Saturday, December 14, 2019

Chanock Ze'evi | Hitler's Children


without an end there is no beginning
by Douglas Messerli

Chanock Ze’evi (director) Hitler’s Children / 2011, USA 2012

Chanoch Ze'evi's 2011 documentary, Hitler’s Children, is a film perhaps everyone should see, yet offers up a painful journey through its cinematic visions. For the Israeli director Ze’evi has tracked down the sons and daughters and, mostly, grandchildren of the worst of Hitler’s followers, Heinrich Himmler, the creator of the concentration camps throughout Europe; Rudolf Hoess, the commandant of Auschwitz; Herman Goering, the Nazi Cabinet Minister who created the Gestapo; another concentration commandant, of Poland’s notorious Kraków-Płaszów camp, Amon Göth; and Hans Frank, the governor general of occupied Poland.
     All of these men, after World War II, were tried and executed or committed suicide. These were among the guiltiest of those creating a world of murderous hate, responsible for the deaths of millions of men, women, and children, mostly Jewish.
     That Ze’evi even dared to look into the dark shadows of these individuals is an act of courage. And, then how do these descendants of the monsters, all of whom have kept their family names, live their lives with what they all recognize as their heritages. Some of have broken with other members of their family. Most have moved away as far as they might get from Germany, attempting to properly speak the languages of their new countries so that people might not see them as Germans.
      Katrin Himmler, the Nazi’s great niece, summarizes it best, stating that she learned several languages to bury her German-language tongue, and married an Israeli Jew, the son of Holocaust survivors. She is now almost completely alienated from other members of her family.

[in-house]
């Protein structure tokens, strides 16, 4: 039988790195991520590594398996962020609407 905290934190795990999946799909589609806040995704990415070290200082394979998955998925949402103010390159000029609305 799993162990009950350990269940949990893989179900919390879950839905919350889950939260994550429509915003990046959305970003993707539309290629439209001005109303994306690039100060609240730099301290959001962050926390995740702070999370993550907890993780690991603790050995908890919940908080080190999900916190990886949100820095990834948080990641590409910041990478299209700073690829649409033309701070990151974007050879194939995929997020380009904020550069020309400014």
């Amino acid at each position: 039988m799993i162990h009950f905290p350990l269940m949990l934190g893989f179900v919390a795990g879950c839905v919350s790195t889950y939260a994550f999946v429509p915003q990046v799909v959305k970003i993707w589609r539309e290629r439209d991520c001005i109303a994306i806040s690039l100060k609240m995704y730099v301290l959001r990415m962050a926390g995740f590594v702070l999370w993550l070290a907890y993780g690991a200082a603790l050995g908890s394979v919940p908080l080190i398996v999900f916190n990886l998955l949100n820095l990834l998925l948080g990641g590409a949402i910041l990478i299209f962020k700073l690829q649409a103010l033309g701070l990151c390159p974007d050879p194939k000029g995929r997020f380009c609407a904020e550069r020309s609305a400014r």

Betinna Goering, the great niece of Hermann—openly admitting that she has also retained a great many of her uncle’s facial characteristics—has escaped to New Mexico, living, as she describes it, “off the grid” with little telephone communication, let alone water and toilet facilities. In a sense, she has gone rogue, escaping into a world where few can even find her. Both she and her brother have undergone sterilization, strangely reiterating the Nazi notion that the genes carry with them a possibility of human behavior, that blood and semen somehow determine the characteristics of the child, nature over the idea of nurturing.
      Most of these generation’s-later offspring have written books to help their own healing and those of others. Niklas Frank, the son of Hans, almost tirelessly speaks to audiences, mostly made up of children, to educate them on the horrors of the “sea of blood” his father and others created. Even if the children have no knowledge of what has happened and ask innocent questions that might remind one of the Holocaust deniers, he perseveres in his attempt to help the world know the terrible things his father and other Nazis did to the human race. Surely his tireless admission of the facts is something to be celebrated.